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ETF/No Load Fund Tracker Newsletter For November 28, 2014

ETF/No Load Fund Tracker StatSheet





Market Commentary

Friday, November 28, 2014


Fri pic

[Chart courtesy of MarketWatch.com]

1. Moving the Markets

Stocks finished higher on the week, marking a sixth straight week of gains. Wall Street has been keeping a close watch on retail stocks as we head into the holiday season, while trying to deal with falling oil prices. For the week, the major indexes gained slightly.

Oil prices continue moving downward. A barrel of Texas Intermediate crude was trading for $67.17 Friday. Today, the Organization of the Petroleum Exporting Countries (OPEC) announced it decided to leave its production quota (supply of oil) unchanged. Oil is off more than 30% since this summer as slowing global growth has reduced demand and as domestic production has increased significantly in the past several years.

On the other hand, the drop in oil prices may actual signal The True State Of The Economy, as this article so eloquently explains.

Next week, investors will be anxiously awaiting an updated jobs report. According to Bloomberg, expectations are for 228,000 jobs to have been added in November. That would make the 10th consecutive month of more than 200,000 jobs created, which would be the longest streak since 1995. Also, we’ll be keeping an eye on major retailer stocks like Wal-mart (WMT) and Macy’s (M).

6 of our 10 ETFs in the Spotlight inched higher today; 5 of them made new highs as the YTD table below shows.

2. ETFs in the Spotlight

In case you missed the announcement and description of this section, you can read it here again.

It features 10 broadly diversified ETFs from my HighVolume list as posted every Monday. Furthermore, they are screened for the lowest MaxDD% number meaning they have been showing better resistance to temporary sell offs than all others over the past year.

Here are the 10 candidates:


The above table simply demonstrates the magnitude with which some of the ETFs are fluctuating in regards to their positions above or below their respective individual trend lines (%M/A). A break below, represented by a negative number, shows weakness, while a break above, represented by a positive percentage, shows strength.

Year to date, here’s how the above candidates have fared so far:


Again, the first table above shows the position of the various ETFs in relation to their respective long term trend lines (%M/A), while the second one tracks their trailing sell stops in the “Off High” column. The “Action” column will signal a “Sell” once the -7.5% point has been taken out in the “Off High” column.

3. Trend Tracking Indexes (TTIs)

Our Trend Tracking Indexes (TTIs) continued their run deeper into bullish territory and closed the week as follows:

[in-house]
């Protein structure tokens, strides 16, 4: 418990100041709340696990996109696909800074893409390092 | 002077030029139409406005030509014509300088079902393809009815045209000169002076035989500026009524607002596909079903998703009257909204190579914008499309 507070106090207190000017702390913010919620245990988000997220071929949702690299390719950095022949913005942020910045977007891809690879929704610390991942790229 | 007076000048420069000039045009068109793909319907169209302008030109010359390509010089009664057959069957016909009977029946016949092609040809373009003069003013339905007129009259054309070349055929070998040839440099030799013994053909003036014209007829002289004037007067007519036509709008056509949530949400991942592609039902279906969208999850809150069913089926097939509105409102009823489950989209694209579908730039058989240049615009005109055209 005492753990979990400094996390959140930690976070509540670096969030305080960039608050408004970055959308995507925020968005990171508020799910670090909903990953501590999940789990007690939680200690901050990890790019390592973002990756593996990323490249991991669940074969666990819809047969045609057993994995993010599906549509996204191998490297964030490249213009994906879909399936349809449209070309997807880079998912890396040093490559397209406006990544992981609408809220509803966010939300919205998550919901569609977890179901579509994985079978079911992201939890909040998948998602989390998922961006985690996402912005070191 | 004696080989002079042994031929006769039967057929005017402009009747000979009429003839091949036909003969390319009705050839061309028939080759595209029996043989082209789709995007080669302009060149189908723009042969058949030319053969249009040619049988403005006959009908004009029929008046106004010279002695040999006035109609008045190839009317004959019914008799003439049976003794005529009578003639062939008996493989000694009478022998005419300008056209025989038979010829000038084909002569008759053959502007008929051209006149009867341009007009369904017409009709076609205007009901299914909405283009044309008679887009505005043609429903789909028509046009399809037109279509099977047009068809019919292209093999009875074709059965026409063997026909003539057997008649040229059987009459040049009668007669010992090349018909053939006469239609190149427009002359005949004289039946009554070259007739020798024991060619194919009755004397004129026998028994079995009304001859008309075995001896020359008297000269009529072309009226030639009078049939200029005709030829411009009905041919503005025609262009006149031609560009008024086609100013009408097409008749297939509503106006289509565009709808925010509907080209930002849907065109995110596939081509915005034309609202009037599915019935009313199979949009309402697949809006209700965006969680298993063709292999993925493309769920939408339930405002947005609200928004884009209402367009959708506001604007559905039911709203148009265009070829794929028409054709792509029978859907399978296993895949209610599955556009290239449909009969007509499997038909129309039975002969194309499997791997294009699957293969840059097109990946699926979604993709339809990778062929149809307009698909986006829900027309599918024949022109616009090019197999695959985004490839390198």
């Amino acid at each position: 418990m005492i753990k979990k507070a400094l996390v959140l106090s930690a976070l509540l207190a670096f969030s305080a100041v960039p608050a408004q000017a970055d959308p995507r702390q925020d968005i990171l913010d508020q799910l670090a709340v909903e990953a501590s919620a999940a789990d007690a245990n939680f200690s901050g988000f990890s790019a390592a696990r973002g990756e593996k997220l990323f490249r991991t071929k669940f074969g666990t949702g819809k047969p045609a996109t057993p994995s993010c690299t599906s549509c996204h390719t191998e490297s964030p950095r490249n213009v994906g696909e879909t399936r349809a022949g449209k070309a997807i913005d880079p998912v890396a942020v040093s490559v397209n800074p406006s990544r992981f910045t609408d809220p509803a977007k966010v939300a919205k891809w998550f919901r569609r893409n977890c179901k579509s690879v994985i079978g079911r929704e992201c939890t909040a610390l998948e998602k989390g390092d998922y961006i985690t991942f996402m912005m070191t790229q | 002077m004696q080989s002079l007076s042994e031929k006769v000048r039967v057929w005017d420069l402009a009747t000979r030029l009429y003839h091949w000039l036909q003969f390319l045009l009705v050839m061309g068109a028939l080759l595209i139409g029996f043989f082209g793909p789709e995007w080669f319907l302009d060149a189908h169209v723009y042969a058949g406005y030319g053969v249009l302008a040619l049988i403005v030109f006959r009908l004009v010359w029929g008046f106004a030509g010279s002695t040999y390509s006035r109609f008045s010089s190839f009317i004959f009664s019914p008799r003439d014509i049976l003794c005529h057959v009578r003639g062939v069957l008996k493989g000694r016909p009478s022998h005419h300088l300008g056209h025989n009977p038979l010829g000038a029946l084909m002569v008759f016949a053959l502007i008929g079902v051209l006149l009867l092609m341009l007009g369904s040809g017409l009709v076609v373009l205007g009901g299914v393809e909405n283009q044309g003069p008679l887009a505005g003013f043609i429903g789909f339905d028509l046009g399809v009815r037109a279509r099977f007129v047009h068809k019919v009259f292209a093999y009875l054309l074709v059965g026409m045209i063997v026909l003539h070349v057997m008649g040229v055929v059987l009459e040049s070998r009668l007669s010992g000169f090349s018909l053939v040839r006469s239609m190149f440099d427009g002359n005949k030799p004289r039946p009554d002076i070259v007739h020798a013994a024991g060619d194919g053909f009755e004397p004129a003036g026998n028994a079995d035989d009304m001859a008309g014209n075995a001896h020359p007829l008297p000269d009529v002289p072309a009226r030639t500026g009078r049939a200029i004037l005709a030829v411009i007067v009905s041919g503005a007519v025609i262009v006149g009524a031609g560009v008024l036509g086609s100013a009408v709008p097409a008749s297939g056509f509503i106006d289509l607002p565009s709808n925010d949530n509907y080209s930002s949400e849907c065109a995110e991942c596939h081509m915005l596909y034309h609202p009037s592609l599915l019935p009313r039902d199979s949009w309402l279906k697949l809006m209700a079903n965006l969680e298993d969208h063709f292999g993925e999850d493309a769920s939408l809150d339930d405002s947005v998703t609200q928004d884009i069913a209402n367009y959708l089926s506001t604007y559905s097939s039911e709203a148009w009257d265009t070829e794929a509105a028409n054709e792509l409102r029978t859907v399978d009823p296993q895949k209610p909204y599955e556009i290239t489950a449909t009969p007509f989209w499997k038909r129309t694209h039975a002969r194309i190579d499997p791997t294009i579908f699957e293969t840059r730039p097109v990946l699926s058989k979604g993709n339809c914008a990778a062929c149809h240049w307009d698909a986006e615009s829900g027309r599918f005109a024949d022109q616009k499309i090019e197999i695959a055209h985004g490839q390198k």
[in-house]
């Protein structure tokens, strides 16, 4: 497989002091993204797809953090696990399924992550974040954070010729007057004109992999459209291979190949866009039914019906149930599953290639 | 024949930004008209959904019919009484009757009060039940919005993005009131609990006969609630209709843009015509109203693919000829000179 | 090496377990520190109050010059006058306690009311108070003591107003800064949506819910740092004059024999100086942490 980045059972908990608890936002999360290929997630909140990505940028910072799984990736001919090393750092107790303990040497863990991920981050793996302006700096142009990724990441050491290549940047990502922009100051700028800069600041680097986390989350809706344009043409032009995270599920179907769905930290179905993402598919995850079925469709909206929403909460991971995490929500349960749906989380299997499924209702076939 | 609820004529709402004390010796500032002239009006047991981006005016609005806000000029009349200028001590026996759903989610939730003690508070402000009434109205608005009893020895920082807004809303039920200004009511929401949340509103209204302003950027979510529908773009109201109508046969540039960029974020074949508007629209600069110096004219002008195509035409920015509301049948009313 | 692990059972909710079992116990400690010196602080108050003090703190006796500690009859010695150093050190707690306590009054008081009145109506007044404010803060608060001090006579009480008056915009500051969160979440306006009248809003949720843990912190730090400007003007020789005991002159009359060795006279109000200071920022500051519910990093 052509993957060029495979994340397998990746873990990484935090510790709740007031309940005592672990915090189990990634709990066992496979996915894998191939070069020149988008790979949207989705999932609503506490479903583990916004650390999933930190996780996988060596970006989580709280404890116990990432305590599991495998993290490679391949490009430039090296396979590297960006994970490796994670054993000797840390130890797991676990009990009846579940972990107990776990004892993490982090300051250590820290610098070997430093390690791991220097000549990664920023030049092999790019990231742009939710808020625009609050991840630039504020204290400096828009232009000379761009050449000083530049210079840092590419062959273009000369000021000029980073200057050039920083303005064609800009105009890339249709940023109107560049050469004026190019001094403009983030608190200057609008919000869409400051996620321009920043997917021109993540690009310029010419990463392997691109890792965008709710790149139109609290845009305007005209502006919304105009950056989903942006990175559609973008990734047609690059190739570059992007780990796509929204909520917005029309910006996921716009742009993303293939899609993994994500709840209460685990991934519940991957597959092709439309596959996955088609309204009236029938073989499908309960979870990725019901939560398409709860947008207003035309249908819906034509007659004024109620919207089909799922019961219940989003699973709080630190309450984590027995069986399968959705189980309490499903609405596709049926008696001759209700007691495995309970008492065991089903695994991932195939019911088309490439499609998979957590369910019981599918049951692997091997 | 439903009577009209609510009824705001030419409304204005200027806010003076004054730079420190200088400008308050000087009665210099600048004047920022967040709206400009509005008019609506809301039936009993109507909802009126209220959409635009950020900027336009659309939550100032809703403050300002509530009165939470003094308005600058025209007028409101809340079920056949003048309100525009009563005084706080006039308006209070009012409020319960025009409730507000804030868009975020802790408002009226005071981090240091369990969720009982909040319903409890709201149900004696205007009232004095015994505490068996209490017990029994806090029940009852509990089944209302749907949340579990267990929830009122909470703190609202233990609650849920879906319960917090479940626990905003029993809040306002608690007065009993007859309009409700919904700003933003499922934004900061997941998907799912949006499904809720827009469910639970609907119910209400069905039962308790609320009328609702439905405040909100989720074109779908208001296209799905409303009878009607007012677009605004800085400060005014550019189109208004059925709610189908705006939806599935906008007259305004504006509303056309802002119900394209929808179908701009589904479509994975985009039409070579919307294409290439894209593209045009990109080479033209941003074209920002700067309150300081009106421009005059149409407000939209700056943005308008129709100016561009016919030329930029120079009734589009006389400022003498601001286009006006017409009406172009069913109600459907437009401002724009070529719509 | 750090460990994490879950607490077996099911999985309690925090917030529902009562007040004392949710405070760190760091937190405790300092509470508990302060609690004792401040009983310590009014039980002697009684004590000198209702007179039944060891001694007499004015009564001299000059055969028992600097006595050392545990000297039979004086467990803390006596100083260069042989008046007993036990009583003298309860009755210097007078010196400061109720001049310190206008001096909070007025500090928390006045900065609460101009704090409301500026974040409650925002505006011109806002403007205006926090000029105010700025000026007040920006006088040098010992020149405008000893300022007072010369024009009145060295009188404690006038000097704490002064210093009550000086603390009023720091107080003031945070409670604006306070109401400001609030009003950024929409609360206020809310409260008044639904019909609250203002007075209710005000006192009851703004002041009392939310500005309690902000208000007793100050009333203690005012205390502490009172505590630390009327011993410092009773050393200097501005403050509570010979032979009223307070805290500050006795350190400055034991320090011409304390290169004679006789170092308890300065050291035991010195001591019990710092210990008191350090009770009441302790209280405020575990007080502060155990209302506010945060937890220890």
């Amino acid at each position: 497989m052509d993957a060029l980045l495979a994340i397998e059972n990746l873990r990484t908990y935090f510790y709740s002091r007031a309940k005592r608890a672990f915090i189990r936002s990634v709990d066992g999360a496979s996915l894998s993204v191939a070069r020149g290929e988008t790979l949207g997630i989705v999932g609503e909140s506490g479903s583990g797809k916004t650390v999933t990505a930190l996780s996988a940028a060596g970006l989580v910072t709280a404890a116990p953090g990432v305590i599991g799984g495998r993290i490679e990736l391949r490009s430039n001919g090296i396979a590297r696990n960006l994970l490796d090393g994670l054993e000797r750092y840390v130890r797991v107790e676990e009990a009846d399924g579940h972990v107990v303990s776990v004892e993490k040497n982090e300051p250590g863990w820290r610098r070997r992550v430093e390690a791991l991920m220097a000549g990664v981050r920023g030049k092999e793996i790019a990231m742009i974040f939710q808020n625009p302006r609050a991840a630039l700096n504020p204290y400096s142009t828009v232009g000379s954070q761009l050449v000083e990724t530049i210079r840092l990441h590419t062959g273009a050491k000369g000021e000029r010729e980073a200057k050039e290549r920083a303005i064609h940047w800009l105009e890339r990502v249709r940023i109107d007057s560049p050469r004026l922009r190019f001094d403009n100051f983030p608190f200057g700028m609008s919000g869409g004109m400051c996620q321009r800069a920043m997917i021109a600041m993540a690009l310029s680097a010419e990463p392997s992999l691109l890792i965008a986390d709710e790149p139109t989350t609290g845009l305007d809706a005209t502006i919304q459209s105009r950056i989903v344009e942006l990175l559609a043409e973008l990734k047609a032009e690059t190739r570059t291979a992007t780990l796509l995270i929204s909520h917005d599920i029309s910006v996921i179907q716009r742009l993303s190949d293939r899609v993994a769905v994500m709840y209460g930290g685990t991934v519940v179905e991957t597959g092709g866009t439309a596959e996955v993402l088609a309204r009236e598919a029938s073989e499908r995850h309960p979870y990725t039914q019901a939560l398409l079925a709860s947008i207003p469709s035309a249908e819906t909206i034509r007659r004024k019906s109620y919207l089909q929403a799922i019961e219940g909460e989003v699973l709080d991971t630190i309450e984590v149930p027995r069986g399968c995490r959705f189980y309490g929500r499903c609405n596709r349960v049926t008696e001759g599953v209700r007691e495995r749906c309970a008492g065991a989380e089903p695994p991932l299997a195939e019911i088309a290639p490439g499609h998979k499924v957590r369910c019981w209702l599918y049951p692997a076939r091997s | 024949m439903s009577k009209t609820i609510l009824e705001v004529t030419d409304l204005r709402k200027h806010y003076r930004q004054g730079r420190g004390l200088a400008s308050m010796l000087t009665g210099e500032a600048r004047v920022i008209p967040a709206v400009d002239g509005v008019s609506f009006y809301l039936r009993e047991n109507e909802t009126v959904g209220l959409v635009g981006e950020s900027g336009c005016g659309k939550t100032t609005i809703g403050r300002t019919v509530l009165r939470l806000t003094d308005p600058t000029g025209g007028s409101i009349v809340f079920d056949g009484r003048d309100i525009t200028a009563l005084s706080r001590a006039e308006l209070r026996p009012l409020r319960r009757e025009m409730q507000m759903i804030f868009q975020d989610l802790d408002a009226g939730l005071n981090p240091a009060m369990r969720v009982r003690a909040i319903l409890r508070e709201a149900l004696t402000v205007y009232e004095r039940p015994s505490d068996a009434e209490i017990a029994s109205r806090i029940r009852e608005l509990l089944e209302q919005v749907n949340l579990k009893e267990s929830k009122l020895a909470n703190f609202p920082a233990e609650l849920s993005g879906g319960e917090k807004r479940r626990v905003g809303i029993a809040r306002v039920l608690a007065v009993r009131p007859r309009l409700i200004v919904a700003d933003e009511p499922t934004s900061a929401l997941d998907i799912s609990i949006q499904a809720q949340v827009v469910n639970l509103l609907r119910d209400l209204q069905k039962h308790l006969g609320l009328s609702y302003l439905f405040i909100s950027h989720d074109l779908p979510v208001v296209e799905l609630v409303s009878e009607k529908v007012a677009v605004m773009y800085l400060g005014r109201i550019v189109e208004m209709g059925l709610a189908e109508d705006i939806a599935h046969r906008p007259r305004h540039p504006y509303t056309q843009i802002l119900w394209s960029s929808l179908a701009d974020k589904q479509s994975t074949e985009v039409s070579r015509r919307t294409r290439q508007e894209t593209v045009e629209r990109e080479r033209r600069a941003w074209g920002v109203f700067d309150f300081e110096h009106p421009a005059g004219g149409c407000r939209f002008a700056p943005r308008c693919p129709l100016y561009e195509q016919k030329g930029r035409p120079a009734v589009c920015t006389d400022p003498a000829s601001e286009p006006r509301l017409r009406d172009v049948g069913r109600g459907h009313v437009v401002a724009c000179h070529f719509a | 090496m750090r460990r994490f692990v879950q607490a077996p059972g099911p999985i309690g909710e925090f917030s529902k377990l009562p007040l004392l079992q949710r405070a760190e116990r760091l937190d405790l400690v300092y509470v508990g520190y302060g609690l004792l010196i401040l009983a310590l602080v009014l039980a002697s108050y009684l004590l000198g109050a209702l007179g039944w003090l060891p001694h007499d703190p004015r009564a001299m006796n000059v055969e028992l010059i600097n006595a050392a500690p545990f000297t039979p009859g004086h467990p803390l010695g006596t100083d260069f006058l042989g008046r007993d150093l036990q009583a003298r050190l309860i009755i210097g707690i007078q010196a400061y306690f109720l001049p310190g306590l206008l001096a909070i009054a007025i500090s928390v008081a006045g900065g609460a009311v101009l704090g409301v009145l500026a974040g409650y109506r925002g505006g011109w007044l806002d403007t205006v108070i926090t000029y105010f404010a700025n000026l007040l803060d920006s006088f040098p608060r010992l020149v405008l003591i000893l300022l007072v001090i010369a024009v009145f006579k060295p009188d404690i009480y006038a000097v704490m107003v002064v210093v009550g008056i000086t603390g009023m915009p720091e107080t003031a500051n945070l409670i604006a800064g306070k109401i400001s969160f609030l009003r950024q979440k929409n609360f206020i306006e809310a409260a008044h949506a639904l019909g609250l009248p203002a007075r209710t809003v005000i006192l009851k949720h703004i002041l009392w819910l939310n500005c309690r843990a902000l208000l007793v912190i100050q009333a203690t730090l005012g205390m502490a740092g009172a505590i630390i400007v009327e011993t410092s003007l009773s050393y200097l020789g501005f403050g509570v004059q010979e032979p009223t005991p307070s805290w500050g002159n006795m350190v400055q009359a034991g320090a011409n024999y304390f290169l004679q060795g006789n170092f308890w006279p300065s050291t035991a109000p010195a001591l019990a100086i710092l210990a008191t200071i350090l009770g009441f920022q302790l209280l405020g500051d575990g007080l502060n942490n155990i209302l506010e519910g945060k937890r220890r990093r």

Domestic TTI: +3.70% (last Friday +3.47%)—Buy signal since 10/22/2014

International TTI: +1.54% (last Friday +1.24%)—New Buy signal effective 11/24/14

Have a nice weekend.


Disclosure: I am obliged to inform you that I, as well as advisory clients of mine, own some of these listed ETFs. Furthermore, they do not represent a specific investment recommendation for you, they merely show which ETFs from the universe I track are falling within the guidelines specified.



All Reader Q & A’s are listed at our web site!
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Reader Ira:

Q: Ulli: I know we got whipsawed a bit earlier last month. I pulled out and stayed out up to now. I was wondering… when you go back in after that kind of buy-sell-buy switch, how do you transition back into the market? I personally still see lots of danger signals, but as you noted multiple times- with the different govt’s interfering in the markets, all bets are off.

So, I was wondering how you went back in and what % invested you might be now. Also- are there any sectors that might be holds even in a sell signal (like Health…)?

Thanks and best regards.

A: Ira: I posted about my process of getting back into the market after the Domestic TTI signaled a ‘Sell.’ As the TTI rebounded and crossed back above its long-term trend line, I waited a few days to make sure the crossing was holding up. It appeared that way as, after a few days of meandering, the TTI broke the +1% level, which created a new Buy signal effective 10/22/14. I reinvested about 50-60% of available assets (100% for small accounts under $15k). About a week later, the momentum was still up, so I invested the balance giving us a 100% market exposure.

When markets turn bearish, usually all sectors will be affected. As much as I like Healthcare (XLV), I ended up selling it, capturing some profits, and later buying it again. I don’t believe there is any fund/ETF that you should hold during a ‘Sell,’ however, once we drop into bear territory, we may discover upward momentum in certain areas, which I plan on taking advantage of. But it’s too early to tell ahead of time; we have to get there first before we can make that determination.



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